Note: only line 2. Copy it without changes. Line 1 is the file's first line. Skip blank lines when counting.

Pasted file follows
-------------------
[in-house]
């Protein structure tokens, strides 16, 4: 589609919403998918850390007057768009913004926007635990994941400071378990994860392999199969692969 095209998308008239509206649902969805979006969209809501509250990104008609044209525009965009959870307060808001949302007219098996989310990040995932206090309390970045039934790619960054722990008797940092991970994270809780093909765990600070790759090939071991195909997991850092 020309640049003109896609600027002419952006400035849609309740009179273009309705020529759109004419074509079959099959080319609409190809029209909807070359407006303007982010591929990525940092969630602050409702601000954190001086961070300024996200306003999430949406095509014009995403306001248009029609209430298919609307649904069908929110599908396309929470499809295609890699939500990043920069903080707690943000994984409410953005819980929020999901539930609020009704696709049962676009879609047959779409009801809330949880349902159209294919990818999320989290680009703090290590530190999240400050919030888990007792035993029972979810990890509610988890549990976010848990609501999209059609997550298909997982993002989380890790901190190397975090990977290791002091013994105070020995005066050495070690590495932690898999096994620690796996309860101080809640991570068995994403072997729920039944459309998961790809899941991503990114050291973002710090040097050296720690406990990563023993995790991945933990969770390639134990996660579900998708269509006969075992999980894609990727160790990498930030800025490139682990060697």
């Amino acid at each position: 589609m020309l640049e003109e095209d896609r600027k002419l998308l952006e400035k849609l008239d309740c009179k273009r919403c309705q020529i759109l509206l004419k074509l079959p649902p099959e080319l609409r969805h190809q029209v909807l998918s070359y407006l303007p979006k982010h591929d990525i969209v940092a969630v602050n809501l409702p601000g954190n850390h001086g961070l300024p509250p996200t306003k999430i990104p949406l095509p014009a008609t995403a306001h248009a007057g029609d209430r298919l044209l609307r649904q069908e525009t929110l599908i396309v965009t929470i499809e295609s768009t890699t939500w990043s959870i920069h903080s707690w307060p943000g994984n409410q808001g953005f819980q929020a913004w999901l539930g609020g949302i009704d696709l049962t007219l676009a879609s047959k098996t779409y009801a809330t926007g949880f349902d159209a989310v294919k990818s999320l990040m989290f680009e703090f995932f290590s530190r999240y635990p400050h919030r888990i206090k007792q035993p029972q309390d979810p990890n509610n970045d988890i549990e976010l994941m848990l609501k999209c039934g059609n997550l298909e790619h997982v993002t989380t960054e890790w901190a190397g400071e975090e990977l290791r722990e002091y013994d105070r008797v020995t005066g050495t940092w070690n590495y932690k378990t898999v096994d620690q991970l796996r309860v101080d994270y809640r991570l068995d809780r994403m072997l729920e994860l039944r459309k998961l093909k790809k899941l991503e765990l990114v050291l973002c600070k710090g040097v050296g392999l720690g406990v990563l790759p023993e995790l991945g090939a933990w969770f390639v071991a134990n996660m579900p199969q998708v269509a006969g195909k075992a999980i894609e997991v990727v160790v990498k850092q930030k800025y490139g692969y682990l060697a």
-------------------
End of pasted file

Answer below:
């Protein structure tokens, strides 16, 4: 589609919403998918850390007057768009913004926007635990994941400071378990994860392999199969692969 095209998308008239509206649902969805979006969209809501509250990104008609044209525009965009959870307060808001949302007219098996989310990040995932206090309390970045039934790619960054722990008797940092991970994270809780093909765990600070790759090939071991195909997991850092 020309640049003109896609600027002419952006400035849609309740009179273009309705020529759109004419074509079959099959080319609409190809029209909807070359407006303007982010591929990525940092969630602050409702601000954190001086961070300024996200306003999430949406095509014009995403306001248009029609209430298919609307649904069908929110599908396309929470499809295609890699939500990043920069903080707690943000994984409410953005819980929020999901539930609020009704696709049962676009879609047959779409009801809330949880349902159209294919990818999320989290680009703090290590530190999240400050919030888990007792035993029972979810990890509610988890549990976010848990609501999209059609997550298909997982993002989380890790901190190397975090990977290791002091013994105070020995005066050495070690590495932690898999096994620690796996309860101080809640991570068995994403072997729920039944459309998961790809899941991503990114050291973002710090040097050296720690406990990563023993995790991945933990969770390639134990996660579900998708269509006969075992999980894609990727160790990498930030800025490139682990060697």